AFTER my second foray into the world of vegan cheese last week, it will come as a relief to many to learn that I am back on terra-firma this week. Or should that be terra-mollis, given that I have been enjoying the delights of The Bath Soft Cheese Co?

I am sure many of you will already be familiar with the much-loved Bath Soft Cheese that’s produced courtesy of a herd of 160 Holstein Friesian cows at Park Farm on the outskirts of Bath. It’s a real staple of restaurant cheeseboards in Wiltshire, and makes a really pleasant, local change to brie or camembert.

The company runs a very successful mail order business, but as regulars at a number of farmers’ markets and festivals, it’s a relatively easy cheese to come by. I picked my own up at the Bath Christmas Market, after fighting my way through the jostling crowds at their stall, all eager to give them a try.

The cheese the company takes its name from dates back to the 1800s, and it is believed that Lord Nelson himself received a gift of this cheese from his father. Rather than the usual wheel we have become accustomed to seeing soft cheeses served in, the Bath Soft Cheese comes in a four-inch square, beautifully wrapped in parchment with a red wax seal. It’s incredibly creamy, and, when fresh, has an ivory-coloured centre under a thin white rind. I have become a real fan of a soft cheese that packs a bit of a punch and, when left to mature, the taste of this cheese becomes really quite intense and moreish as it ages.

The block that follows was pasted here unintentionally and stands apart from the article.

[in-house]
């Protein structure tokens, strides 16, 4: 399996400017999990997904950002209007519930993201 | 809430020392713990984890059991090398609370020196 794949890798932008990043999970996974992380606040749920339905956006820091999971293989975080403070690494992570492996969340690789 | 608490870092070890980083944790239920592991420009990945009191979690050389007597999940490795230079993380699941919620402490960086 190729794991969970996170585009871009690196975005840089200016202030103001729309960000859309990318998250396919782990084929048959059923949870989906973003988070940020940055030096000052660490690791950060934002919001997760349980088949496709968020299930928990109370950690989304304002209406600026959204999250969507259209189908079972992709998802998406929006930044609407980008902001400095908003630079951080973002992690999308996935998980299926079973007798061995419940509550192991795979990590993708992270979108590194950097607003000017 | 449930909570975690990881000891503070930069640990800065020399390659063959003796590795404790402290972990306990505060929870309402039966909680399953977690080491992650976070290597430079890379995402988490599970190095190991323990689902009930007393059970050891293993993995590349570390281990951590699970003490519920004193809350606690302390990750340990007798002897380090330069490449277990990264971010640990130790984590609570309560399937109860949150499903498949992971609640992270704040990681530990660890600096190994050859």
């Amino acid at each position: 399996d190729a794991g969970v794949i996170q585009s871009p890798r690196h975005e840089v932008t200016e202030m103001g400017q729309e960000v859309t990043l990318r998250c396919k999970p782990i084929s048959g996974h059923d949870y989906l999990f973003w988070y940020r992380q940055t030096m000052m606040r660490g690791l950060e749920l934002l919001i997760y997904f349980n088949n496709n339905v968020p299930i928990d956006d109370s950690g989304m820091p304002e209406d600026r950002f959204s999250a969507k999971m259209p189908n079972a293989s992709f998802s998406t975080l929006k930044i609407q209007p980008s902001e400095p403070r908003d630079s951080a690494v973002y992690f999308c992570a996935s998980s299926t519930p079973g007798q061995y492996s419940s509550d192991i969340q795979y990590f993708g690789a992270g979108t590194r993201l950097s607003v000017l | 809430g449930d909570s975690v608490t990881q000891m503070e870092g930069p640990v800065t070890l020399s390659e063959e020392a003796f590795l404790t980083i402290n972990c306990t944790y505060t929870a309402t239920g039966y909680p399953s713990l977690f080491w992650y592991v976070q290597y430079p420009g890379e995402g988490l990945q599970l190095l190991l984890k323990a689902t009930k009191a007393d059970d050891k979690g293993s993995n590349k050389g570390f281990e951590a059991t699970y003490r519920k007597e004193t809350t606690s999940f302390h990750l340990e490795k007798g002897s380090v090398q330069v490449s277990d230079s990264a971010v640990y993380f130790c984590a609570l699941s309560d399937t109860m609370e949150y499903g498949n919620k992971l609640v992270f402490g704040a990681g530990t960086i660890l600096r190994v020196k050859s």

The Blue (named the Supreme Champion at the World Cheese Awards in 2014) speaks for itself, but my absolute favourite in their pantry though is the Wyfe of Bath - and not just because of the delightful Chaucer-esque visions of Olde England its name evokes. It’s an artisan semi-hard cheese, described as being “bouncy” but with a surprisingly creamy texture on the palette and a distinctly nutty taste. They also offer an Extra Mature Wyfe, which has been left to do its best for a full 12 months.

Having made short work of the wedge I brought back with me from the spa city I am eager to track down the latest dame to join the family; the cider-soaked Merry Wyfe. Despite only marrying into the family of Bath in May of last year, and spending every other day being washed in cider pressed from organic apples on the farm for four weeks, she has already been busy winning gold at three notable cheese awards.

Now if that’s not the true definition of a trophy wife, I don’t know what is.